International Enrollments for Online Programs
Authorization to enroll students living outside the United States in online programs is a frequent topic of discussion in state authorization networks. The Ohio State University’s State Authorization Team is monitoring and researching best practices in this area, and working with the Office of International Affairs to prioritize issues to ultimately provide global access to Ohio State’s online programs.
Aaron Lacey, an attorney specializing in higher education, recently presented information on the topic of international authorization through a webinar offered by the University Professional & Continuing Education Association (UPCEA). Lacey recommended that institutions develop a risk portfolio for international enrollments instead of attempting to complete a country-by-country survey of regulations. For example, enrolling students living outside the United States in a 100% online non-licensure program is a relatively low institutional risk. Risk increases when:
- A program includes an on-ground placement
- Recruiters travel to a foreign location
- Physical presence is established in another country
- A program leads to licensure or certification
Programs leading to licensure involve the highest level of risk. It is essential to work with regulators in a country to ensure that a licensure program meets foreign requirements. Institutions must disclose the licensure status in a country prior to enrolling international students in a licensure program. Lacey recommended that institutions engage an attorney located in the foreign country before enrolling foreign students in a program with a high level of risk.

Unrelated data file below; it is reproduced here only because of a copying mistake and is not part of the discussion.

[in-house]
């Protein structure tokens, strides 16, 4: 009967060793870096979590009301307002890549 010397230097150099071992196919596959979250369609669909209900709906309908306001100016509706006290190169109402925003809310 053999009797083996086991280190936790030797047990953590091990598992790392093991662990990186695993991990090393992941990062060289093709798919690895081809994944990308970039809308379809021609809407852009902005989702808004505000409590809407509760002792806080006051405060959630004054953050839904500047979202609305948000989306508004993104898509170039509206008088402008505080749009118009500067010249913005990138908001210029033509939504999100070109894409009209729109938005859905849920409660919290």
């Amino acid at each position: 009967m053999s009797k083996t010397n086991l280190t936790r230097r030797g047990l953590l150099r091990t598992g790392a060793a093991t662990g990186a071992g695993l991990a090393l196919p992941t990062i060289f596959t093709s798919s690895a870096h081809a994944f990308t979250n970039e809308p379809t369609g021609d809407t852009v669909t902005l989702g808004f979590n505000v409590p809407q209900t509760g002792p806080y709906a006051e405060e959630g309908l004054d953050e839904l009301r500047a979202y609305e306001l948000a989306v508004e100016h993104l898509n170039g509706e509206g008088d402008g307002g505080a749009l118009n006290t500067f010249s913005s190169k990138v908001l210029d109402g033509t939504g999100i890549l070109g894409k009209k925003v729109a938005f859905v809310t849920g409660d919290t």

U.S. Office of Foreign Asset Control
Risk also increases in countries that are subject to active United States sanctions. Previous administrations maintained a Restricted Countries List that prohibited United States institutions from offering educational services to people living in restricted countries. Instead of maintaining a Restricted Countries List, the current administration advises United States entities to review the Sanctions Program and Country Information page for information on sanctioned countries.
Programs should continue to check international applicants against the Office of Foreign Asset Control Specially Designated Nationals and Blocked Persons List. United States entities are generally prohibited from doing business with persons on this list.
A number of questions have come up about the enrollment of students living in China in online courses or programs. State authorization experts advise that China currently carries a high level of risk for online courses and programs. China’s Foreign Non-governmental Organization (NGO) Law took effect January 1, 2017. The law requires the China Ministry of Public Security and provincial police to register overseas NGOs doing business on the Chinese mainland.
The impact of this law on United States public institutions offering online education in China is still unclear. An official English translation of guidelines published in December 2016 has not been released by the Chinese government. Without a clear understanding of the law’s impact and the guidelines, enrollment of students residing in China carries a high level of risk. If colleges or units decide to enroll students into online programs or courses, they must notify the State Authorization Team.
State Authorization Advisory Committee
The State Authorization Team will be addressing the State Authorization Advisory Committee in May for guidance on how to best handle international enrollment in online programs and courses. Follow-up information will be shared on the faculty and staff state authorization web page.
For more information on international disclosure templates, international restriction lists, and real time updates, visit the faculty and staff state authorization web page.